The dead were people, who did not ask to be taken so cruelly and precipitately from their lives and from their families and loved ones, very often without a chance for a last goodbye. Each death a tragedy and they should not be forgotten. Think how we respond to terrorist atrocities, like Nine Eleven, or Bataclan,  or  air atrocities, like Teheran or the Western Ukraine, or domestically a disastrous fire, like the Stardust. The virus deaths are not dissimilar, sudden – when the virus takes hold there is isolation, and  death comes in a matter of days – and cataclysmic. The anger, the indignation, the frustration, the loss, of the bereaved expressed eloquently in a poem “My Sister is Not a Statistic,” written by Mayo born Dorothy Duffy about her sister, Rose Mitchell, and broadcast on RTE during the last week; it is impossible to listen to it without being moved.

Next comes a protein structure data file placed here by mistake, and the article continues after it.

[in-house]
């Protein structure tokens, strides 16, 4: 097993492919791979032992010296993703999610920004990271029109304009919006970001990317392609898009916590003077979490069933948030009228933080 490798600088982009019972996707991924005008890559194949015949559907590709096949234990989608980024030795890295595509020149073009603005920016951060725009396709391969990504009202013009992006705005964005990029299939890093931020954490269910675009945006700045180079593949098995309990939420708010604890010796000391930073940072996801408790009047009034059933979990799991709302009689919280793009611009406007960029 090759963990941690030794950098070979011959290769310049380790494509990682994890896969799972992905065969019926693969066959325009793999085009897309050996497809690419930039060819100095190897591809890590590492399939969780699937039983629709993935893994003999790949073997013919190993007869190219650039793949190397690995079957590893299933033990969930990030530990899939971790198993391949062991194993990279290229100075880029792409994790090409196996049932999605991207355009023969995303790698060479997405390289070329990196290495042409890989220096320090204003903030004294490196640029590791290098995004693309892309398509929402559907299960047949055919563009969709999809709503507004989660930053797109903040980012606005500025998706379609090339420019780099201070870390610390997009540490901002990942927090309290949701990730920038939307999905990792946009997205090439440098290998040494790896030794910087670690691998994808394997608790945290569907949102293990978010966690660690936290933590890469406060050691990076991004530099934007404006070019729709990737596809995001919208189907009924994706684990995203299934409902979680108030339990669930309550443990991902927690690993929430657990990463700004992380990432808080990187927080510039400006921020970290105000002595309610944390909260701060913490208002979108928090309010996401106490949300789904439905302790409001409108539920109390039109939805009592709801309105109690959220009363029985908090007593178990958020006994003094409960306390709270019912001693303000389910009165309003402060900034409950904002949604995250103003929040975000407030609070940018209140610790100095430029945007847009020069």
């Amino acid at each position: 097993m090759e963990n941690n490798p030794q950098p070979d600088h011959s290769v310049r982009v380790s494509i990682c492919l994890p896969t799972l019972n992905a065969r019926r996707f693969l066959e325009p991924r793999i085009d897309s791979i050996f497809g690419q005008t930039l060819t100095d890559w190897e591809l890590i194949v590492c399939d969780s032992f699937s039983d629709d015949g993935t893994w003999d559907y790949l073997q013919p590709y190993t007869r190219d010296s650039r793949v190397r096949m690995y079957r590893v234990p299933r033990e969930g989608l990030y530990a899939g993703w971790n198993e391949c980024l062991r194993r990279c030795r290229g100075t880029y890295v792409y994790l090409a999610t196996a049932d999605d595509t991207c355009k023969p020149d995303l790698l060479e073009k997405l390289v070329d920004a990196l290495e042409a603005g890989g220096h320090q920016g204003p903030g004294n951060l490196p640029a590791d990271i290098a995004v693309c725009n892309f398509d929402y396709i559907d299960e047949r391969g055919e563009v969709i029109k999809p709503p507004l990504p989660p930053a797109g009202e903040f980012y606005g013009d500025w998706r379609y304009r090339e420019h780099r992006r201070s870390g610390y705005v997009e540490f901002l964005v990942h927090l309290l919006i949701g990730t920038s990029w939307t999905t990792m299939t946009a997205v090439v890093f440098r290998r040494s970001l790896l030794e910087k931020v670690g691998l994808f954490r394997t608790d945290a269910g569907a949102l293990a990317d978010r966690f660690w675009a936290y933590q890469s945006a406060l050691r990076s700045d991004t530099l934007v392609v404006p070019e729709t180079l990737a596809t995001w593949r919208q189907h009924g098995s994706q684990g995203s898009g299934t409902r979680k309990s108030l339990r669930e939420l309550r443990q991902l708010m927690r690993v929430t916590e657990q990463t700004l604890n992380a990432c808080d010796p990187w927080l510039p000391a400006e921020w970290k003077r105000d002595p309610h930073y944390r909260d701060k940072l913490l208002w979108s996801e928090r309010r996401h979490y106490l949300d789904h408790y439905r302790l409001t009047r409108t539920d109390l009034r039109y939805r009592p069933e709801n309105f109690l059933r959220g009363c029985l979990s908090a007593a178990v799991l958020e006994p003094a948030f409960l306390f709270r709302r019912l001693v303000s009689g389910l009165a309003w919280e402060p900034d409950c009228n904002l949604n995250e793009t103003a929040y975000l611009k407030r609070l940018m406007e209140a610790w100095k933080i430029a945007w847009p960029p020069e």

Yet even as the first hints are appearing that we in Ireland are starting to get on top of the Virus (the “good news” is that the number of new cases appears to be stabilising), a sense of fatalism and acceptance seems to be creeping in. The victims are being categorised and compartmentalised:  90% of those who died were over sixty five; the daily median age of the dead has been over eighty; most suffered “an underlying medical condition;” over half the dead (54%) have been in nursing or retirement homes. And we measure daily whether the death totals have changed over previous days, and compare Ireland’s “deaths per million” ratio with those of other countries. All understandable – we are, after all, caught up in this and anxious for a solution that will bring normality back rapidly (some hope!); plus the information is useful and helpful. Still, the net effect is to reduce the immediate dead to mere statistics.